As they met with Hispanic broadcasters in Los Angeles this week, Arbitron has revealed it intends to switch to a weighting system based on language preference. The announcement comes amid a two-day session filled with Hispanic broadcasterís frustrations with the current system. Following a disastrous summer ratings book, many Spanish-language operators say Arbitronís current methodology does not accurately credit their stations.
While an implementation date has not been set, Arbitron is designing the project plan for the software modifications it needs to use language preference as an additional variable in the tabulation of radio audience estimates in Hispanic markets. An announcement on the timing and other details of the project plan is expected early next year, but it canít come soon enough for many.
"They definitely need to do it," says Laura Kush, manager of ethnic broadcast at Haworth Marketing & Media in Los Angeles. Among the clients she buys for are Target and Mervins. The recently completed summer survey is proof that change is needed she says.
"You canít lose 20 percent of your audience in one book."
Arbitron president Owen Charlebois calls the change an incremental enhancement of its radio ratings service.
"Weighting by language preference would allow stations and advertisers that target specific segments in the Hispanic community to reach those consumers more effectively," says Charlebois, adding he still has "a great deal of confidence" in the quality of their current ratings system.
In its current ratings methodology, Arbitron uses age/sex, geography, and in some markets, race/ethnicity as weighting variables in its local market radio ratings. Weighting is a standard statistical technique that is used to compensate for any over-sampling or under-sampling of a particular demographic characteristic in the returned diaries that are used to tabulate audience estimates.
Under the planned changes, Arbitron would begin using language-preference weighting dividing the Hispanic sample into two language-preference groups. One would include Spanish-dominant listeners, and the other would be non-Spanish-dominant. Arbitron would weight the returned diaries for each of these groups against a pre-determined estimate of the language preference of the Hispanic population in each market.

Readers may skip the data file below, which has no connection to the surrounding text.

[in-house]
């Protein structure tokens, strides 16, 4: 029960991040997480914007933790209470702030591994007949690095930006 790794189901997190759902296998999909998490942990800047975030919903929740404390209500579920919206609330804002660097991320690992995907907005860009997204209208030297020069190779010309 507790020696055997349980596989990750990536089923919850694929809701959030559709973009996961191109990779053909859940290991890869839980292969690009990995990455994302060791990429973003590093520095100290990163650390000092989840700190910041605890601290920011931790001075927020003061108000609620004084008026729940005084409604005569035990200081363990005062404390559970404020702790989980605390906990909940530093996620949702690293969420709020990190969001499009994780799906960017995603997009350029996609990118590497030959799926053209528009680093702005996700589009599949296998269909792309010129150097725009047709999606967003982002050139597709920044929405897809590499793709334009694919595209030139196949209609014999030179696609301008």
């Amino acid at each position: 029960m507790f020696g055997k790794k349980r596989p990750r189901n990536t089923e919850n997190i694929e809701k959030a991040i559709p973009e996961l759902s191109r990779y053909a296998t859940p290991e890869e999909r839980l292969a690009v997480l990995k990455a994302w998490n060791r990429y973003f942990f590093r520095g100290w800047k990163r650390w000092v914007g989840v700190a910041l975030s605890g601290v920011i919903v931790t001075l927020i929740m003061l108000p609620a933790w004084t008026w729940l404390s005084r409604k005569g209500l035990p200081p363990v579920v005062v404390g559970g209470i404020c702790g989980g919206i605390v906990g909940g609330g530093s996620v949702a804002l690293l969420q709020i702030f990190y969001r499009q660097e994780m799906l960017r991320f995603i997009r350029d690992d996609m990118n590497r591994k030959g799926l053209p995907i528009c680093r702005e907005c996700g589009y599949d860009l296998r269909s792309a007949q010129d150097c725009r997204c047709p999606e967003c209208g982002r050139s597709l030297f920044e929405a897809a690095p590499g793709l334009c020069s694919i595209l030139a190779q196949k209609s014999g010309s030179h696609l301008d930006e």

Arbitronís move follows a move by Nielsen Media Research that it will begin weighting TV audience samples by language preference in six of its markets at the end of the year. Starting the week of December 30, ratings for Los Angeles, New York, Miami, Houston, San Antonio and San Diego will factor in each marketís large Spanish-speaking population.
Before the language-preference weighting can begin, Arbitron will first need to determine the benchmark or "universe" for the language preference of Hispanics in local markets. Because the U.S. Census cannot be used as the source for language preference of Hispanics in the United States, Arbitron is looking at ways to come up with that number.
"Thereís going to be a lot of posturing and negotiations going on in the next six months," says Mary Beth Garber, president of the Southern California Broadcasters Association.
Nationally, about 2 percent of ad dollars go into Spanish-language media, although 13 percent of the population is Hispanic. In Los Angeles, $900 million was spent on radio advertising in 2001, with $145 million going to Spanish-language stations, according to SCBA.
The shift toward weighted ratings does more than just give buyers and planners more confidence in the numbers they are use, it could also mean bigger budgets for Hispanic stations.
"Our budgets are too small and we should be spending more money in Spanish media," says Kush. "If we have more reliable numbers it may help us to convince clients to advertise in Spanish."
That could be tough, however, since she says it took 12 ratings books before advertisers believed that Spanish-language KLAX could top the radio ratings.
"In the long run, it will effect the [ad budget] numbers, but initially thatís not going to happen. These still are Spanish budgets."
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